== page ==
We were really glad to know that our services are playing a part in research that will increase our understanding of these issues. If this case study has suggested synergies with your own work, Professor Brown says that her team is happy to consider potential collaborations or further ideas for future research. Her contact details can be found here.
Image: Fritz Bielmeier
What’s the best way to get your supporters to campaign, when the finer details of what they’re pressing for may vary from place to place? That’s the issue that faced Prostate Cancer UK as they call for better provision for men across the country with erectile dysfunction as a result of prostate cancer.
There are five core treatments for tackling erectile dysfunction, but whether all of them will be offered to you depends on your postcode. In some areas, all are offered as standard, while in others there may be none.
The tool we built for Prostate Cancer UK used several of mySociety’s areas of expertise, from mapping to user testing — we even used Freedom of Information. And putting it all together, we have a powerful campaigning platform that responds to users’ location, while raising awareness and pushing for improvement.
Prostate Cancer UK’s Erectile Dysfunction campaign site informs people about what care should be available to those who experience the condition as a result of prostate cancer treatment, and urges them to write to their local health commissioner if provision is poor in their area.
Educating, campaigning, sharing
The user is first informed: they are shown the five factors which constitute good treatment of erectile dysfunction. After that, they are prompted to input their postcode to see how many of those measures are provided by the NHS body responsible for their region.
If provision is poor, they are encouraged to help campaign: users can opt to write to their Clinical Commissioning Group (CCG), Health Board or Health and Social Care Board to ask them to improve what’s available. They are given the choice between writing a letter from scratch, or using a pre-composed template which also contains a section for the writer to add a paragraph of their own words — a pragmatic balance that avoids an influx of identical form letters, while still addressing fact that when users are faced with a completely blank page, many will drop out of the process.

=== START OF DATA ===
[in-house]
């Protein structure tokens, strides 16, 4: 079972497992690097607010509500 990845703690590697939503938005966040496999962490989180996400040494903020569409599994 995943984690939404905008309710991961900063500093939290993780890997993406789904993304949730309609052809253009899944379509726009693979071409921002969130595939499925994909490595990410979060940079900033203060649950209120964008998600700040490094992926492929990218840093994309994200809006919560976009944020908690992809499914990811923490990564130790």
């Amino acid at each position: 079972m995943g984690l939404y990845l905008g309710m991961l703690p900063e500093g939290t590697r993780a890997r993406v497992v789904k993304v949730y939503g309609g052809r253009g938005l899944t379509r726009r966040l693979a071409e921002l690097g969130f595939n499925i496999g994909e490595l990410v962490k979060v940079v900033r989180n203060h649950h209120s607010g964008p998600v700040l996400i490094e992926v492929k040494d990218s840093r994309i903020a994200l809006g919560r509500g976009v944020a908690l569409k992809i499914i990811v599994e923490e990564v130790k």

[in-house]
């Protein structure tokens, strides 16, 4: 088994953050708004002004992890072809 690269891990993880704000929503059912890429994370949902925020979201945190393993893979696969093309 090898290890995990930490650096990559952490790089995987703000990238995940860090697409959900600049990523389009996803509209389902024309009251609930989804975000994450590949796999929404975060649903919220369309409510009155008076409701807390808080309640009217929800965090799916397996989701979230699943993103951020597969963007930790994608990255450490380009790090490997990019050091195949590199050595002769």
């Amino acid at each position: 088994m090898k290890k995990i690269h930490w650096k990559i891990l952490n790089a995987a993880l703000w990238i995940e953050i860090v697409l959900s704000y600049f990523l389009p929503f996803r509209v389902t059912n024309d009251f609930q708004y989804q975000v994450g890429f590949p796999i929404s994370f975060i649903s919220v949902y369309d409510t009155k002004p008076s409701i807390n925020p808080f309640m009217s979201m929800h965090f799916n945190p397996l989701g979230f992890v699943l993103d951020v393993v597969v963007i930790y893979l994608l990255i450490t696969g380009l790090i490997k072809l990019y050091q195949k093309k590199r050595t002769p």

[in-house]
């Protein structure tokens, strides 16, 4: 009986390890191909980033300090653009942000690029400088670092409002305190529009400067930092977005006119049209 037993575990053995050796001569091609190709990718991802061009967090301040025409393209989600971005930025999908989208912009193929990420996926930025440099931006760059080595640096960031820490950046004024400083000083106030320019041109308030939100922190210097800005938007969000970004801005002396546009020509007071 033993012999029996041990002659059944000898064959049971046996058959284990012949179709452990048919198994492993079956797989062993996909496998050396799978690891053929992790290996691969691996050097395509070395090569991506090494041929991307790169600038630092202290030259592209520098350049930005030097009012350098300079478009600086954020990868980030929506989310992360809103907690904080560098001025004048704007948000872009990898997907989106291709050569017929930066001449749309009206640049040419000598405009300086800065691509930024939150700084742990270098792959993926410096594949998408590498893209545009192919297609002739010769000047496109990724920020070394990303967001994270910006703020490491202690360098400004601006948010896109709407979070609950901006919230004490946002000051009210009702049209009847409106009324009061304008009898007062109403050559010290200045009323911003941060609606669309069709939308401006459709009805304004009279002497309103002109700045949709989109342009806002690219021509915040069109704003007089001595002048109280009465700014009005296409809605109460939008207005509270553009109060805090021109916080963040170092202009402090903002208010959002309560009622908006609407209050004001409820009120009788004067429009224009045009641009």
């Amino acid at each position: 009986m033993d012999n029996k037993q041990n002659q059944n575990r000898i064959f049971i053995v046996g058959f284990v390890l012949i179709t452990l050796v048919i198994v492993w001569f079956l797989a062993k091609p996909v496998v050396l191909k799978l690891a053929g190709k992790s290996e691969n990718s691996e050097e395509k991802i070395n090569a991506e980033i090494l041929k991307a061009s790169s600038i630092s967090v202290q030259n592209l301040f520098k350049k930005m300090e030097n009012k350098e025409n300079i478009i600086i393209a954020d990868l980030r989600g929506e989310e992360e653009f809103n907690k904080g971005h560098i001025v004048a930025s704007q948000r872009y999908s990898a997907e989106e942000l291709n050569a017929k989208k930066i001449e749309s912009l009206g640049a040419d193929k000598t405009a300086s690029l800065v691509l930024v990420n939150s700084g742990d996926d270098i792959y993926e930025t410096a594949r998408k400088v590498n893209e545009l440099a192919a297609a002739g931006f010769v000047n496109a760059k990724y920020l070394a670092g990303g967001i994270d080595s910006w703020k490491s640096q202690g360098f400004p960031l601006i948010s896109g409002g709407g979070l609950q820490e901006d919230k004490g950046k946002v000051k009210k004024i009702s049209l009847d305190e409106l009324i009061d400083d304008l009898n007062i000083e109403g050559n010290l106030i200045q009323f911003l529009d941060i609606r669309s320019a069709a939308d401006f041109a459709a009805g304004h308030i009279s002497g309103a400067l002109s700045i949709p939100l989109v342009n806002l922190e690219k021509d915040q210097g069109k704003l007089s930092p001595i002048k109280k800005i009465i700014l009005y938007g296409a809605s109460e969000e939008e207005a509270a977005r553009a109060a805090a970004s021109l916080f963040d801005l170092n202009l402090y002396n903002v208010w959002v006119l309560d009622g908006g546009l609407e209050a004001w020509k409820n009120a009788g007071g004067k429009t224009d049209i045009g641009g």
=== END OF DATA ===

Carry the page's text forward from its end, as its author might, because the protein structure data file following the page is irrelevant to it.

When you’ve done that, for those in England there’s also an opportunity to contact Jeremy Hunt, Secretary of State for Health to highlight the variation in treatment for erectile dysfunction and establish which organisation is responsible for the national commissioning guidelines.
Finally, the user is invited to share what they’ve learned, via Facebook, Twitter or email. Our user testing revealed that, contrary to our worries, people were happy to do this without embarrassment.
How it works
Like most of mySociety’s own sites, the ‘Better Care’ site uses MapIt to match the user’s postcode with a boundary, in this case the boundaries of the CCGs, Health Boards and Health & Social Care Boards. That’s how we deliver the information about what’s available in their local area.
When you input your postcode to see how your local provisioners are doing, MapIt also delivers information for other areas, including a couple of close neighbouring ones. This allows us to provide a nice comparison, along with the statistic that shows whether your provisioner is better, worse, or within the same range as the average.
But how did we gather the data to tell you how well each CCG, Health Board or Health and Social Care Board is catering for erectile dysfunction patients? Well, fortunately, thanks to our own WhatDoTheyKnow website, it was relatively easy to send a Freedom of Information request to every one in the country — 235 of them in total. The WhatDoTheyKnow volunteer admin team were able to help with this large batch request.
Once we had all the data and a general idea of how the tool would work, we took an early version out to test it with users. The insights we gained from this process were, as always, extremely useful, and led to us altering page layouts and other elements that made the whole process as clear as it could be.
Finally, we incorporated quite a bit of statistics-gathering into the whole tool, so that Prostate Cancer UK would be able to see where their campaign might benefit from further optimising in the future.
All in all, we’re very glad to have been part of this important campaign to help men understand what’s available to them, and where they might need to push for more.
Image: Brad Hagan (CC-by/2.0)